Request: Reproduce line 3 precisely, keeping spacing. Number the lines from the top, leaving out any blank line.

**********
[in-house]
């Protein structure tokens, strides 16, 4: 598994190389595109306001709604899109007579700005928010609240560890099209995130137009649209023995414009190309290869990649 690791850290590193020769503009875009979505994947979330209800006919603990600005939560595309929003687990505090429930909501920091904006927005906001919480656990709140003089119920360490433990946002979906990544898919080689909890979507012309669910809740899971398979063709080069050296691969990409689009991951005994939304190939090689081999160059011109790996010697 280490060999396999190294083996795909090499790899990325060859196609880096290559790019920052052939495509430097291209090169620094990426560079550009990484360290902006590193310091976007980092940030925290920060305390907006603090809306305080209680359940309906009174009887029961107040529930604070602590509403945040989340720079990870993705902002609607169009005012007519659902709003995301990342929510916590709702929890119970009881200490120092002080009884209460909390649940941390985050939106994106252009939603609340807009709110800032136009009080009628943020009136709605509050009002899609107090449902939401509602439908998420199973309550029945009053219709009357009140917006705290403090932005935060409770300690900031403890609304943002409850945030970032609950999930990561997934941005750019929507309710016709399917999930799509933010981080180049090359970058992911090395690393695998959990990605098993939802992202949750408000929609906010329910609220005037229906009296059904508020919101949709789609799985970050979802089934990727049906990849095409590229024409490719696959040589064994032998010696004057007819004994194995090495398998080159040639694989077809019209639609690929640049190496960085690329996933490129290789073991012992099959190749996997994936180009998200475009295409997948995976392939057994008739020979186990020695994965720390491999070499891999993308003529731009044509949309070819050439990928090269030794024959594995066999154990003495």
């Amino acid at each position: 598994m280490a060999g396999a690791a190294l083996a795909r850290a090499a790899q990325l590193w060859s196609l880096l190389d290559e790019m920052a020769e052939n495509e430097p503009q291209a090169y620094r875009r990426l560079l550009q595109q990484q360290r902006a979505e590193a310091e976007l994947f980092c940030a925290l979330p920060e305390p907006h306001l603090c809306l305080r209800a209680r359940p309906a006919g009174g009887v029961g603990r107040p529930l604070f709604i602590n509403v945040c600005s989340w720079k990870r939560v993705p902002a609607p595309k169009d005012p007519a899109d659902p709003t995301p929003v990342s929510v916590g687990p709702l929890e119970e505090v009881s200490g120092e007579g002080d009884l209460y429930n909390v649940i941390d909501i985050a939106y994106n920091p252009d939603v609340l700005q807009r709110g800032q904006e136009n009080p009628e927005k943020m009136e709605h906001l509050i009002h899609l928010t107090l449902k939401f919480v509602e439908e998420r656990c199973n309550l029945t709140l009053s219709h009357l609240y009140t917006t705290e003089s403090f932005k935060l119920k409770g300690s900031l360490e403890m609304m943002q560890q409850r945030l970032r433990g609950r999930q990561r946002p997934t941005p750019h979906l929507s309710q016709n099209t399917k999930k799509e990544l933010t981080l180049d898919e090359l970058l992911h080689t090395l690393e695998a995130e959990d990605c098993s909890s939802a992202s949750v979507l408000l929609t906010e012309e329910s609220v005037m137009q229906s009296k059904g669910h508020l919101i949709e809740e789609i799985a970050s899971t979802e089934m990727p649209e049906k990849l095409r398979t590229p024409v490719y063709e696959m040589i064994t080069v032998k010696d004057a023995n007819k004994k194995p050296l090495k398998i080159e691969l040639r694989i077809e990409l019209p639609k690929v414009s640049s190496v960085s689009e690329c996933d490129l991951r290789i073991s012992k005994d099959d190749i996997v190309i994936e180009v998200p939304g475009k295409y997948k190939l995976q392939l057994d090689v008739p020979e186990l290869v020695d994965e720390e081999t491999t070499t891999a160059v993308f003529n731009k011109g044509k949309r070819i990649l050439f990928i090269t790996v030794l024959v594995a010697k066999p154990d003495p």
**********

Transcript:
């Amino acid at each position: 598994m280490a060999g396999a690791a190294l083996a795909r850290a090499a790899q990325l590193w060859s196609l880096l190389d290559e790019m920052a020769e052939n495509e430097p503009q291209a090169y620094r875009r990426l560079l550009q595109q990484q360290r902006a979505e590193a310091e976007l994947f980092c940030a925290l979330p920060e305390p907006h306001l603090c809306l305080r209800a209680r359940p309906a006919g009174g009887v029961g603990r107040p529930l604070f709604i602590n509403v945040c600005s989340w720079k990870r939560v993705p902002a609607p595309k169009d005012p007519a899109d659902p709003t995301p929003v990342s929510v916590g687990p709702l929890e119970e505090v009881s200490g120092e007579g002080d009884l209460y429930n909390v649940i941390d909501i985050a939106y994106n920091p252009d939603v609340l700005q807009r709110g800032q904006e136009n009080p009628e927005k943020m009136e709605h906001l509050i009002h899609l928010t107090l449902k939401f919480v509602e439908e998420r656990c199973n309550l029945t709140l009053s219709h009357l609240y009140t917006t705290e003089s403090f932005k935060l119920k409770g300690s900031l360490e403890m609304m943002q560890q409850r945030l970032r433990g609950r999930q990561r946002p997934t941005p750019h979906l929507s309710q016709n099209t399917k999930k799509e990544l933010t981080l180049d898919e090359l970058l992911h080689t090395l690393e695998a995130e959990d990605c098993s909890s939802a992202s949750v979507l408000l929609t906010e012309e329910s609220v005037m137009q229906s009296k059904g669910h508020l919101i949709e809740e789609i799985a970050s899971t979802e089934m990727p649209e049906k990849l095409r398979t590229p024409v490719y063709e696959m040589i064994t080069v032998k010696d004057a023995n007819k004994k194995p050296l090495k398998i080159e691969l040639r694989i077809e990409l019209p639609k690929v414009s640049s190496v960085s689009e690329c996933d490129l991951r290789i073991s012992k005994d099959d190749i996997v190309i994936e180009v998200p939304g475009k295409y997948k190939l995976q392939l057994d090689v008739p020979e186990l290869v020695d994965e720390e081999t491999t070499t891999a160059v993308f003529n731009k011109g044509k949309r070819i990649l050439f990928i090269t790996v030794l024959v594995a010697k066999p154990d003495p």